Clinical Skills session with Superdoc. I am staring at the ‘normal’ abdominal x-ray wondering how the heck anyone is supposed to be able to see anything in there, other than the obvious bones.
Superdoc: First, look for the colours.
My brain: Um, it’s black and white.
Superdoc: There are hundreds of colours between black and white.
My brain: Fair enough.
Superdoc has an incredible ability to impart knowledge in a memorable way. I can now look at an abdominal x-ray and pick out not just the bony structures and a slightly disturbing phantom sacral face, but I can also make a fair stab at whether the patient is young or old.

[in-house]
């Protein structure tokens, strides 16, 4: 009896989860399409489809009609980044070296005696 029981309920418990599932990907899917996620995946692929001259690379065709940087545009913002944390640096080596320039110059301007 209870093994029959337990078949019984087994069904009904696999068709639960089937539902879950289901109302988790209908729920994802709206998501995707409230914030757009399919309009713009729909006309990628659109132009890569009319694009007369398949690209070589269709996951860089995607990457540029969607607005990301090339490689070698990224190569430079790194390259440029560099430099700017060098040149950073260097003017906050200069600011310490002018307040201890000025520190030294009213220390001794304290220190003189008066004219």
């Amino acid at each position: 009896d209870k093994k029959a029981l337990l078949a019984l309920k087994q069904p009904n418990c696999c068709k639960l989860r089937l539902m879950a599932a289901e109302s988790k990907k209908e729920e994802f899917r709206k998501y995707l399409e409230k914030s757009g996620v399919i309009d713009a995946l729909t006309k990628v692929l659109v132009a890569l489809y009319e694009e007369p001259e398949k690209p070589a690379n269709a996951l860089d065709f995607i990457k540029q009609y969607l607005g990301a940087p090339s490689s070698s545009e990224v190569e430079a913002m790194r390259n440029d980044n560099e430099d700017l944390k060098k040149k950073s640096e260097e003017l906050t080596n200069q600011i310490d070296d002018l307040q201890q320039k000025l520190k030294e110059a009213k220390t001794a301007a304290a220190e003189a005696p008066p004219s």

I can make out kidneys and their associated fatty bits, the psoas muscle, the bladder, calcium deposits like kidney stones, gall stones, porcelain gall bladder, and the phabulous phlebolith. I recognise the shades of grey and distinctive striations representing large and small intestine. I can see bubbles of gas. If there is a metal object in your x-ray, I can find at least three explanations for it. And if you’re really crook, I can see free air in the abdomen.